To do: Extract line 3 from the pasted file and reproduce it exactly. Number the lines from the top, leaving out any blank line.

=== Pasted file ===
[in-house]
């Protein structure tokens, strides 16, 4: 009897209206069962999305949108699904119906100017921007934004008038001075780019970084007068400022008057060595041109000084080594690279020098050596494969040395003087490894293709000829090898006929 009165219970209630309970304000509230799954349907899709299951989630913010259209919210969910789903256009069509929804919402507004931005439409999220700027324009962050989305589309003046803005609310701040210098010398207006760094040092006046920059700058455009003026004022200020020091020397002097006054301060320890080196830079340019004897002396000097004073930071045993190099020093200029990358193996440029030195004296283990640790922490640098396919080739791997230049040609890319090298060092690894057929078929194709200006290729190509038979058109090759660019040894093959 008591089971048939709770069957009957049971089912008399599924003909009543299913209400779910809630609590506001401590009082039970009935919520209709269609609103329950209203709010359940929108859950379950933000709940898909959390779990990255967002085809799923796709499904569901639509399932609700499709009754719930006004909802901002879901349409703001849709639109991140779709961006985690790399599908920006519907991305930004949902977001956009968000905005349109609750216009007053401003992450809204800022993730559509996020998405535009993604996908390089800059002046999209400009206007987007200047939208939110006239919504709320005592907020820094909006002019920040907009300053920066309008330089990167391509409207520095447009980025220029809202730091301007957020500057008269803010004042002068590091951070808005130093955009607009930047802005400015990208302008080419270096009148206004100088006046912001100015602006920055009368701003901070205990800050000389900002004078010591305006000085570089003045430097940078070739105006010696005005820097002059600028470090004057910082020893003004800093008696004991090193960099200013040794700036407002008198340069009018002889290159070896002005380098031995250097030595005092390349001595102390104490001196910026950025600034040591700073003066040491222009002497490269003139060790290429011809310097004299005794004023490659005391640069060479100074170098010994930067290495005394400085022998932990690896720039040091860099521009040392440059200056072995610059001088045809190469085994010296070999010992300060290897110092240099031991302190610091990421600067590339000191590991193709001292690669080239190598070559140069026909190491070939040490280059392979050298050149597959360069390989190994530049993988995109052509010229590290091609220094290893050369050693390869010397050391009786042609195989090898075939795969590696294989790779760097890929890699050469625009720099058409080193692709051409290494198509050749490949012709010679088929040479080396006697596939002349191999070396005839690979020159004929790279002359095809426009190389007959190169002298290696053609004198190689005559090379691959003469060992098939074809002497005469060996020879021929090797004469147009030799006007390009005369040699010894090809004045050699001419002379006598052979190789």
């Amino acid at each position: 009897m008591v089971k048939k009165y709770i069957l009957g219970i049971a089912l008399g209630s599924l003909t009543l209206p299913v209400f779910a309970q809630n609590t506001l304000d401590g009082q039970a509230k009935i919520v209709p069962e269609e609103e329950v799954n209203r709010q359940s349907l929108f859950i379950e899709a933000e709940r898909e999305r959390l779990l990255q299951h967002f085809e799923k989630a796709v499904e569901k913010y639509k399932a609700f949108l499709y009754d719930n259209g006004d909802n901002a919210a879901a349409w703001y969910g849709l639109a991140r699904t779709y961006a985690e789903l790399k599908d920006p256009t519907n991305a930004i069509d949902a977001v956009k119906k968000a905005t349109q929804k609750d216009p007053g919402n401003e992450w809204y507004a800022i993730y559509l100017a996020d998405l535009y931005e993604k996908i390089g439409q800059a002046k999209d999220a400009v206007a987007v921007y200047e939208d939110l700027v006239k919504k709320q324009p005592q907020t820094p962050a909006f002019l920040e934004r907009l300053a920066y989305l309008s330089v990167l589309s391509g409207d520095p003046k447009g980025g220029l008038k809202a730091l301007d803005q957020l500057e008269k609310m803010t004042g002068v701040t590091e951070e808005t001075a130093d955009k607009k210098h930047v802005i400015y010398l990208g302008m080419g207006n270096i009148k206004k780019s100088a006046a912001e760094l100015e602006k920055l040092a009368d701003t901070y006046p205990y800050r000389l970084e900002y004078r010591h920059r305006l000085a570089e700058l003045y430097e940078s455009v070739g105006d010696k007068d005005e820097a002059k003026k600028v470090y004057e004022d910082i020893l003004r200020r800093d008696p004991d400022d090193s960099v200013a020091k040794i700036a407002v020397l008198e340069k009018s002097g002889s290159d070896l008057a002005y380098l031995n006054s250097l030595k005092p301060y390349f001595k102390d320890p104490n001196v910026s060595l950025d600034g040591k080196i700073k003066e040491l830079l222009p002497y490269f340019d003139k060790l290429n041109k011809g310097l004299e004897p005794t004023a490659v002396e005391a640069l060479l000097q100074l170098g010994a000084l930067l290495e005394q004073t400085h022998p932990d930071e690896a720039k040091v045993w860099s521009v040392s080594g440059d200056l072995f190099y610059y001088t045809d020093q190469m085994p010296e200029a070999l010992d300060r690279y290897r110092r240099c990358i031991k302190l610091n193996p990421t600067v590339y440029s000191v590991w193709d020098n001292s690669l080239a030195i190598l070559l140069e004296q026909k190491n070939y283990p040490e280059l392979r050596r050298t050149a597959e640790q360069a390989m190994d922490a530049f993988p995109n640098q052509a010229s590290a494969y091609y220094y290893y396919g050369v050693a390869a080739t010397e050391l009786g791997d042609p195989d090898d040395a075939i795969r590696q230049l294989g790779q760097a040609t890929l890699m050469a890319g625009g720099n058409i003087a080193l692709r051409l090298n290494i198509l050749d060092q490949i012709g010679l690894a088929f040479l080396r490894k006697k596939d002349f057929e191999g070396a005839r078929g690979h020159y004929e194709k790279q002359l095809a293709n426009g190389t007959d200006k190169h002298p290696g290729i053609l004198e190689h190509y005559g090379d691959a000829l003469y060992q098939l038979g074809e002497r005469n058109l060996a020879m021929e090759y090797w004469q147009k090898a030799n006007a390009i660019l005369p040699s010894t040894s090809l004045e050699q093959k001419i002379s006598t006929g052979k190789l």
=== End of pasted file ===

């Amino acid at each position: 009897m008591v089971k048939k009165y709770i069957l009957g219970i049971a089912l008399g209630s599924l003909t009543l209206p299913v209400f779910a309970q809630n609590t506001l304000d401590g009082q039970a509230k009935i919520v209709p069962e269609e609103e329950v799954n209203r709010q359940s349907l929108f859950i379950e899709a933000e709940r898909e999305r959390l779990l990255q299951h967002f085809e799923k989630a796709v499904e569901k913010y639509k399932a609700f949108l499709y009754d719930n259209g006004d909802n901002a919210a879901a349409w703001y969910g849709l639109a991140r699904t779709y961006a985690e789903l790399k599908d920006p256009t519907n991305a930004i069509d949902a977001v956009k119906k968000a905005t349109q929804k609750d216009p007053g919402n401003e992450w809204y507004a800022i993730y559509l100017a996020d998405l535009y931005e993604k996908i390089g439409q800059a002046k999209d999220a400009v206007a987007v921007y200047e939208d939110l700027v006239k919504k709320q324009p005592q907020t820094p962050a909006f002019l920040e934004r907009l300053a920066y989305l309008s330089v990167l589309s391509g409207d520095p003046k447009g980025g220029l008038k809202a730091l301007d803005q957020l500057e008269k609310m803010t004042g002068v701040t590091e951070e808005t001075a130093d955009k607009k210098h930047v802005i400015y010398l990208g302008m080419g207006n270096i009148k206004k780019s100088a006046a912001e760094l100015e602006k920055l040092a009368d701003t901070y006046p205990y800050r000389l970084e900002y004078r010591h920059r305006l000085a570089e700058l003045y430097e940078s455009v070739g105006d010696k007068d005005e820097a002059k003026k600028v470090y004057e004022d910082i020893l003004r200020r800093d008696p004991d400022d090193s960099v200013a020091k040794i700036a407002v020397l008198e340069k009018s002097g002889s290159d070896l008057a002005y380098l031995n006054s250097l030595k005092p301060y390349f001595k102390d320890p104490n001196v910026s060595l950025d600034g040591k080196i700073k003066e040491l830079l222009p002497y490269f340019d003139k060790l290429n041109k011809g310097l004299e004897p005794t004023a490659v002396e005391a640069l060479l000097q100074l170098g010994a000084l930067l290495e005394q004073t400085h022998p932990d930071e690896a720039k040091v045993w860099s521009v040392s080594g440059d200056l072995f190099y610059y001088t045809d020093q190469m085994p010296e200029a070999l010992d300060r690279y290897r110092r240099c990358i031991k302190l610091n193996p990421t600067v590339y440029s000191v590991w193709d020098n001292s690669l080239a030195i190598l070559l140069e004296q026909k190491n070939y283990p040490e280059l392979r050596r050298t050149a597959e640790q360069a390989m190994d922490a530049f993988p995109n640098q052509a010229s590290a494969y091609y220094y290893y396919g050369v050693a390869a080739t010397e050391l009786g791997d042609p195989d090898d040395a075939i795969r590696q230049l294989g790779q760097a040609t890929l890699m050469a890319g625009g720099n058409i003087a080193l692709r051409l090298n290494i198509l050749d060092q490949i012709g010679l690894a088929f040479l080396r490894k006697k596939d002349f057929e191999g070396a005839r078929g690979h020159y004929e194709k790279q002359l095809a293709n426009g190389t007959d200006k190169h002298p290696g290729i053609l004198e190689h190509y005559g090379d691959a000829l003469y060992q098939l038979g074809e002497r005469n058109l060996a020879m021929e090759y090797w004469q147009k090898a030799n006007a390009i660019l005369p040699s010894t040894s090809l004045e050699q093959k001419i002379s006598t006929g052979k190789l």